From the campus buildings that bear her family’s name to her years overseeing academic, business and student affairs, Judy Goldring has helped build the University of Toronto into the world-class institution it is today.
One of Canada's most influential business leaders, Goldring has given back to her alma mater through significant philanthropy and nine years of service on U of T's Governing Council, including three as chair.
“It has been a great honour to serve the university,” Goldring told U of T News in 2017 after a commemorative portrait of her was unveiled.
At U of T's Victoria College convocation ceremony today, Goldring will receive a Doctor of Laws, honoris causa, “for her service to the University, as an unwavering leader with a commitment to access and inclusion in governance, and as a champion for students.”
Goldring earned a Bachelor of Arts in economics at Victoria College and went on to study law at Queen's University. She was called to the bar in 1993 and practised law before joining AGF Management Ltd., a global investment firm founded by her father and U of T graduate, C. Warren Goldring.
The firm now manages nearly $40 billion in assets.
At AGF, Goldring led the Women's Alliance Network, which provides women at the firm with opportunities to support one another. In 2015, the Women's Executive Network named Goldring one of Canada's most powerful women.
Goldring joined U of T's Governing Council in 2007, ultimately going to serve as vice-chair and then chair. A source of pride for her, she told U of T News in 2016, was the amendment to the University of Toronto Act to allow non-Canadians to serve as members of the council.
Goldring and her family have donated extensively to the university to enrich the student experience and support research. She and her brother Blake, who were commuter students in the 1980s, supported the renovation and expansion of a student centre at Victoria College, where students now socialize and unwind.The Goldrings also made a catalytic donation to establish a state-of-the-art athletics facility on the downtown Toronto campus. Completed in 2014, the Goldring Centre for High Performance Sport comprises a 2,000-seat facility for basketball, volleyball and other sports, a strength-and-conditioning centre, research labs and sport medicine clinic.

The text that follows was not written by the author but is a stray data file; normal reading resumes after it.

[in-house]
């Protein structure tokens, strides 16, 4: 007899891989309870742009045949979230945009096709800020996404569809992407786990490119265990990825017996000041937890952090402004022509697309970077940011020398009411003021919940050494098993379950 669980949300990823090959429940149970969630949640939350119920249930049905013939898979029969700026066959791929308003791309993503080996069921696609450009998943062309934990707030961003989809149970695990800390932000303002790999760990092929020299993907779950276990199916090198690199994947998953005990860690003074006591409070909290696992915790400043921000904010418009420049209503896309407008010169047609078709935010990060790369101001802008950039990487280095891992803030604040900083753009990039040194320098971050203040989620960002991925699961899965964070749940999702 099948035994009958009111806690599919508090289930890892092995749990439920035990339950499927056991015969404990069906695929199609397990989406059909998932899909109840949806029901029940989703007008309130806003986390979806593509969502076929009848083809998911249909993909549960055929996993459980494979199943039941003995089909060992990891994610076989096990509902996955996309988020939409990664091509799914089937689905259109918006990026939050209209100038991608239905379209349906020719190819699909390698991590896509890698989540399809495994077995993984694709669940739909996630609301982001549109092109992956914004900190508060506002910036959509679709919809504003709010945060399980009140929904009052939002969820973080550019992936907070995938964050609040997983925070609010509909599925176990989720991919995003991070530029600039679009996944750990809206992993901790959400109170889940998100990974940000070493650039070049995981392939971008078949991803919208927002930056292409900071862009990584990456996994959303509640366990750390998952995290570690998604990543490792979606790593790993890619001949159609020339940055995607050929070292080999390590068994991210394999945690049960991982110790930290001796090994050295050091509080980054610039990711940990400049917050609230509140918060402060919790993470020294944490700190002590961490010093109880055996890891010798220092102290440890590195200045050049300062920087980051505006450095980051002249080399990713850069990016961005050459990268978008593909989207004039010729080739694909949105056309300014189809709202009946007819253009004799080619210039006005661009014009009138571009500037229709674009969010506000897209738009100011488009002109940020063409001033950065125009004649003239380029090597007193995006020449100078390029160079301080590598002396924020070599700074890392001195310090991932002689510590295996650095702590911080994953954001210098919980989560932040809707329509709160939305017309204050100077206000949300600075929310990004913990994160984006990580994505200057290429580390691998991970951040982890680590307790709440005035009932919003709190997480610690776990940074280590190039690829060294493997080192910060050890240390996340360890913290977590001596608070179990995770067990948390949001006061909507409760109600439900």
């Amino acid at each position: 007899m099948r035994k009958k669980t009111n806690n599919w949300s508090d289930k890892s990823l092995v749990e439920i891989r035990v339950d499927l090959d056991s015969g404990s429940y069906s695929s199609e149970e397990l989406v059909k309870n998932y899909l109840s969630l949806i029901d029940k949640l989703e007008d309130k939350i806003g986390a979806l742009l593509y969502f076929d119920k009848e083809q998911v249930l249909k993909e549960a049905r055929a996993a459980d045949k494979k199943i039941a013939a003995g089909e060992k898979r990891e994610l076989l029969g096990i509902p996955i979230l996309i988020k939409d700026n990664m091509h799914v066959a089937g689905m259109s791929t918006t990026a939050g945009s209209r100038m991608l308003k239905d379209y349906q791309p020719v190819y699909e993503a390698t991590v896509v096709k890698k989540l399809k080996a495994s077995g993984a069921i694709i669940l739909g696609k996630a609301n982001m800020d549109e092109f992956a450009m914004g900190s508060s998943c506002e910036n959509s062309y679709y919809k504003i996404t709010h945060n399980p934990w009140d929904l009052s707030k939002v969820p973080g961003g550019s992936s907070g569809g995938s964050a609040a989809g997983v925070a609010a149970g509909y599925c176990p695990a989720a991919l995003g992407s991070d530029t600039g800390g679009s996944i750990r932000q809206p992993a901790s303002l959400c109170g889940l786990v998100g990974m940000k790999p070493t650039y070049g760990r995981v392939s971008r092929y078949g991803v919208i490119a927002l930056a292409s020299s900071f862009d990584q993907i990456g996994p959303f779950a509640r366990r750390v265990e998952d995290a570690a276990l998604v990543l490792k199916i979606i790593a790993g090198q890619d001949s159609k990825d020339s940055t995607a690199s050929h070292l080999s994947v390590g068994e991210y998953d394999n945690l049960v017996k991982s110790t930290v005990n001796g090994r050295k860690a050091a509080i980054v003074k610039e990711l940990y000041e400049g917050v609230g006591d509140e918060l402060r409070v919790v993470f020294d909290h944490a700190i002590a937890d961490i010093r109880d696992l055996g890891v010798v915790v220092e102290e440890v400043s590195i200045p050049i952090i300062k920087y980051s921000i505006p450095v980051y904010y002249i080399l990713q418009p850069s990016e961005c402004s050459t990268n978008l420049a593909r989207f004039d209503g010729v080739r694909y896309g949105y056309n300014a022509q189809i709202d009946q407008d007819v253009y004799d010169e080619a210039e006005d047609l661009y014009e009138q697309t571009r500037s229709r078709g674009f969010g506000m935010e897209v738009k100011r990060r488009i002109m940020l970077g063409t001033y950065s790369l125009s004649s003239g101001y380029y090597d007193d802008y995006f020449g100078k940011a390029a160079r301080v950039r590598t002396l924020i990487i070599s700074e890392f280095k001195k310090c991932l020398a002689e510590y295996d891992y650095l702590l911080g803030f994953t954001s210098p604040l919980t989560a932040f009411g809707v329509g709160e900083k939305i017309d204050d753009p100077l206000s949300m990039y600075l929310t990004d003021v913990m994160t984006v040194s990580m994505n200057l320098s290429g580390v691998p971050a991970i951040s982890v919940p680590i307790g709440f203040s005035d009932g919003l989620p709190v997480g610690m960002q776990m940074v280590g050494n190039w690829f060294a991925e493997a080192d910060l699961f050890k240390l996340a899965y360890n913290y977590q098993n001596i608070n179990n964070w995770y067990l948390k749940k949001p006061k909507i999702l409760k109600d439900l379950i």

The symbolism-rich portrait of Goldring that hangs in Governing Council Chamber speaks to these and other contributions to the university. She's pictured in the Goldring Centre standing at the foot of a staircase representing the future. Next to her is a gown and chair, a nod to her years of leadership on council.
Goldring once told U of T News that one of her favourite details in the painting is a discrete splash of pink.
“The neon pink that sticks out is a T-shirt that was given to me by the provost, Cheryl Regehr, which says: ‘Behind every successful woman is a tribe of other successful women who have her back.'
“To me it’s representative of the wonderful support I got from the administration, from the Governing Council members, from the president, the president’s office and everyone at the University of Toronto.”